How Companies Can Avoid Pitfalls of a Bad Sexual Harassment Policy
Corporate Counsel, November 22, 2017
By Erin Mulvaney
How can companies make sure they have sexual harassment policies in place to protect interests and employees? We talked to several attorneys about common pitfalls and the lay of the land in the corporate environment right now. Here are highlights from those conversations.
The recent national spotlight on accused sexual harassers and the widespread #MeToo social movement have sent companies scrambling for advice on how to address the imbalance of power that protects workplace abusers.
Big names—Harvey Weinstein, Bill O’Reilly, Roger Ailes, Charlie Rose and others—are dominating the headlines after women stepped forward with claims that in some instances go back decades. The U.S. Congress has looked into its own practices. No industry or government body appears to be immune.
To read entire article click here.
About McDonald Carano
McDonald Carano has been shaping Nevada’s legal, business, and policy landscape since our founding in 1949. With more than 60 lawyers and government affairs professionals working from offices in Las Vegas, Reno and Carson City, we are Nevada’s law firm for business. Our local, national and global clients include Fortune 500 corporations, fast-growth and mid-market companies, entrepreneurs and startups, non-profit organizations, government entities, and high-net-worth individuals. Our attorneys deliver cross-discipline, one-stop, commercial law and government affairs counsel. Our dedication to clients, innovative thinking and practical solutions based in sound business and legal judgments are at the heart of our practice. For more information, please visit mcdonaldcarano.com or send an email to email@example.com.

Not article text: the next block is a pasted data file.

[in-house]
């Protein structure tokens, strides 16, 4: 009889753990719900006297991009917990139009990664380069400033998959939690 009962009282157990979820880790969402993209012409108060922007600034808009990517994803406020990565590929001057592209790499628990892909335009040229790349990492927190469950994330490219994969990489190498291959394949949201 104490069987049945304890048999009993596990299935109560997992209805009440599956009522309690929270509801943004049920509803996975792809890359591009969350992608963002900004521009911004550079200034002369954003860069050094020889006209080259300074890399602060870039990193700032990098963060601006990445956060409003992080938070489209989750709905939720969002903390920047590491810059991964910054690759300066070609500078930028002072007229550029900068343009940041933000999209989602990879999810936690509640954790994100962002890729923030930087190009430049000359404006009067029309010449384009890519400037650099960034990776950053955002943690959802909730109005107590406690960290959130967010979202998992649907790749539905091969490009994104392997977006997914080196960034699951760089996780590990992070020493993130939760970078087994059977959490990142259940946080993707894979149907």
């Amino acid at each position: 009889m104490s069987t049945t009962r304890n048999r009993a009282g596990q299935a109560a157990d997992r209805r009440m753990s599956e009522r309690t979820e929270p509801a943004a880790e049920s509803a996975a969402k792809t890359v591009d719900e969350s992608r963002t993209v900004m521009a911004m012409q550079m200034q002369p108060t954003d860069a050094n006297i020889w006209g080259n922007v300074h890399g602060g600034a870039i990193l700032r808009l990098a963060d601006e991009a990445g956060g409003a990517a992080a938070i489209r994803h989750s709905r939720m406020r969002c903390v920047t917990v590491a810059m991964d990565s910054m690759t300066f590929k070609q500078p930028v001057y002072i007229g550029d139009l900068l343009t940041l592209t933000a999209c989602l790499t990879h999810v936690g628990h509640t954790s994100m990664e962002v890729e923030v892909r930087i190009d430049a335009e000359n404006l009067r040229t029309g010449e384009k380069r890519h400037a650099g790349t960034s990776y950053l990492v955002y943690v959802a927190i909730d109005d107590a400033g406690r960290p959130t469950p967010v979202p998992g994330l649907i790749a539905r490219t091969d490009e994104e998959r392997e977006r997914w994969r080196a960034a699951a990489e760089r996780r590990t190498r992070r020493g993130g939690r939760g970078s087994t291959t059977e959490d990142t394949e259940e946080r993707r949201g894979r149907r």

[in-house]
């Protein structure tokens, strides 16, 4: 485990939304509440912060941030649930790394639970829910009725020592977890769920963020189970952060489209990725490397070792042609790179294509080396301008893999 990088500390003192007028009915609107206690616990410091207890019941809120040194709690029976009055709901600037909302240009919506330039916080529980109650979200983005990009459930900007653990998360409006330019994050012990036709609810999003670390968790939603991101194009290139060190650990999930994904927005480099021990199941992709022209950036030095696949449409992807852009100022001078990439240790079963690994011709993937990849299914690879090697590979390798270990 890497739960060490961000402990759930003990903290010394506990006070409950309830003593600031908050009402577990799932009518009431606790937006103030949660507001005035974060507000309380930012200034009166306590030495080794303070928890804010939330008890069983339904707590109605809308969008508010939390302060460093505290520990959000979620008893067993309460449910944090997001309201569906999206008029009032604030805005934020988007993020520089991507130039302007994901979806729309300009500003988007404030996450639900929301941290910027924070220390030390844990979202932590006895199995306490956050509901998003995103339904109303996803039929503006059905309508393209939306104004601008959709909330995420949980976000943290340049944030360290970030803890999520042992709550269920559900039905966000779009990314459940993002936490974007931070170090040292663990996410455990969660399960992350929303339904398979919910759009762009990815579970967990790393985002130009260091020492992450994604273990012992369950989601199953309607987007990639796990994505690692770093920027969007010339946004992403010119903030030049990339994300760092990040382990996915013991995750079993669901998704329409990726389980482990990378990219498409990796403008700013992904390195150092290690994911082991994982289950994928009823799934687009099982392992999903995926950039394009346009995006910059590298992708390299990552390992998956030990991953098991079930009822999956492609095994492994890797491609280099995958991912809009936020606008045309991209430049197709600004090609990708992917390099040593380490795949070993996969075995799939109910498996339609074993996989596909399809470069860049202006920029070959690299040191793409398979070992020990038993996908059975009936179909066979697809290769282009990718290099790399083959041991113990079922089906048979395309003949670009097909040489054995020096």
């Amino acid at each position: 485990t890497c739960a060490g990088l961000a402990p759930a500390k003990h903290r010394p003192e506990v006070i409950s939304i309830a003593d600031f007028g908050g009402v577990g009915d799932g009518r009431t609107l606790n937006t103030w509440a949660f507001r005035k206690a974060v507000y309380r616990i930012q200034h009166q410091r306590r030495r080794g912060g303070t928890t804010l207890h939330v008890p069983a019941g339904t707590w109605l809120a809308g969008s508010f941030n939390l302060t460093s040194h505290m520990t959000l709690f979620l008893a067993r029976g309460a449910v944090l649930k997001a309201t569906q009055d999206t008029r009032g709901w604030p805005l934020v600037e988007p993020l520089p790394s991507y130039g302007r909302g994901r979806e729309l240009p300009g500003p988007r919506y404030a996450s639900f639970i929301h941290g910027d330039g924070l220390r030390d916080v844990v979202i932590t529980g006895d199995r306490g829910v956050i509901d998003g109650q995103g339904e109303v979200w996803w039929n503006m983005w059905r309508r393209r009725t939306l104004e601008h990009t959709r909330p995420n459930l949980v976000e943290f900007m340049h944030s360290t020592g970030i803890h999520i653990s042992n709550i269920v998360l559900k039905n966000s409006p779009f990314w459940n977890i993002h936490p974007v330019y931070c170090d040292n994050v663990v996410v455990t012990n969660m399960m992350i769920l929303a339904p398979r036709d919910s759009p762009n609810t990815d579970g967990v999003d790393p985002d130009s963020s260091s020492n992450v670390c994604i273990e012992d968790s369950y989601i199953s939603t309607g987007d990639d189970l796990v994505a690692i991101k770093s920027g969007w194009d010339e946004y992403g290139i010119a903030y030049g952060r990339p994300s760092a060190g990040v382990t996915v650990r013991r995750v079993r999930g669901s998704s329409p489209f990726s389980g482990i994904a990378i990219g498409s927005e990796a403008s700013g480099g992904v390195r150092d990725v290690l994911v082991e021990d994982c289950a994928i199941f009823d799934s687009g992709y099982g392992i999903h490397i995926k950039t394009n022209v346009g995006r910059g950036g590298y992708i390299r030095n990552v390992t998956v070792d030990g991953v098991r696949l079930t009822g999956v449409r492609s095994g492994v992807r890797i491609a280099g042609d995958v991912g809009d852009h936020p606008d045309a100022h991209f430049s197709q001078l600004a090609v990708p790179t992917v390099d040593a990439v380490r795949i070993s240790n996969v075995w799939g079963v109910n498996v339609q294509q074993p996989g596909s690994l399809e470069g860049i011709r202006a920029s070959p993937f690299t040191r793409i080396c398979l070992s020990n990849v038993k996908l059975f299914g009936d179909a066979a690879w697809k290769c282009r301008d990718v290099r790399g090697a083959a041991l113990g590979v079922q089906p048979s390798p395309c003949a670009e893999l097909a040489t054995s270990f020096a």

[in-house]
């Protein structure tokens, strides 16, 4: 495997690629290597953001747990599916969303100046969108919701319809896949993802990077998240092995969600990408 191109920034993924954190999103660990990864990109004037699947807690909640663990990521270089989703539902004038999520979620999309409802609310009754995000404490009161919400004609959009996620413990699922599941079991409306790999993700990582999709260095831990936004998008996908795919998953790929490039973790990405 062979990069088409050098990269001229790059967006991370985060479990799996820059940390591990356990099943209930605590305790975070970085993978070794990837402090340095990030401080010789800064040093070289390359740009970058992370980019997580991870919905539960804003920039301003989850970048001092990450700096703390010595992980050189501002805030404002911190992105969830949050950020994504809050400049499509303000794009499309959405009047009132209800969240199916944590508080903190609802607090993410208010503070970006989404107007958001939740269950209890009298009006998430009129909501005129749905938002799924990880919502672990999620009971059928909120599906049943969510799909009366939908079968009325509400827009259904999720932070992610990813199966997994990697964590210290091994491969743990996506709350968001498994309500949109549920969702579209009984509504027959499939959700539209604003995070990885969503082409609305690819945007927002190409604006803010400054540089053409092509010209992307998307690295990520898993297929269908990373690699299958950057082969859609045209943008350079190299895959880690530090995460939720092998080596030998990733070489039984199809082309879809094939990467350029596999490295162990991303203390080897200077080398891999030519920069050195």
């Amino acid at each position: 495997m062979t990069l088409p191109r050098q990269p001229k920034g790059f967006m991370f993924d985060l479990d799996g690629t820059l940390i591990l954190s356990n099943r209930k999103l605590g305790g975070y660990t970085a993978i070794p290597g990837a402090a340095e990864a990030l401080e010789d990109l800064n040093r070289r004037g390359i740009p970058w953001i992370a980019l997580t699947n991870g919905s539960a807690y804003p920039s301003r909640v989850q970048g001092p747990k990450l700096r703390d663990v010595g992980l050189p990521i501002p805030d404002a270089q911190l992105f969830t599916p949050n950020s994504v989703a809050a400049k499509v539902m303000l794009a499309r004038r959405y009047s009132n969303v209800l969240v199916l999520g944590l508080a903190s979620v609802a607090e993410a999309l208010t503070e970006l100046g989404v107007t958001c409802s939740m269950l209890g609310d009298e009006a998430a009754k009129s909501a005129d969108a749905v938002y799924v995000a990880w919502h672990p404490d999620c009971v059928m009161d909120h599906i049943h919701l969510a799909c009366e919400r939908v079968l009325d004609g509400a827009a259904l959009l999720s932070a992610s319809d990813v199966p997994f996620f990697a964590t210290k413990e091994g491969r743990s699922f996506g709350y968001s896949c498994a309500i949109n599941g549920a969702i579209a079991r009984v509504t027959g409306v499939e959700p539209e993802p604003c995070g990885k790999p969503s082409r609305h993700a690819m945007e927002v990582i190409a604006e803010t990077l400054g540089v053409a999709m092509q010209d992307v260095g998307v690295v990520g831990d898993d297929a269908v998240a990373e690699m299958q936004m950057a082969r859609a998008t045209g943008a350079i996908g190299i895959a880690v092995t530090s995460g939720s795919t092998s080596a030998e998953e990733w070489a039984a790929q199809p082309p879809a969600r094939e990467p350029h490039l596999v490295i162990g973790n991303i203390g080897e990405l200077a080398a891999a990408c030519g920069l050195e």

You have chosen to send an email to McDonald Carano. The sending or receipt of this email and the information in it does not in itself create an attorney-client relationship. If you are not already a client, you should not provide us with information that you wish to have treated as privileged or confidential without first speaking to one of our lawyers. If you provide information before we confirm that you are a client and that we are willing and able to represent you, we may not be required to treat that information as privileged, confidential, or protected information, and we may be able to represent a party adverse to you.
I have read this and want to send an email.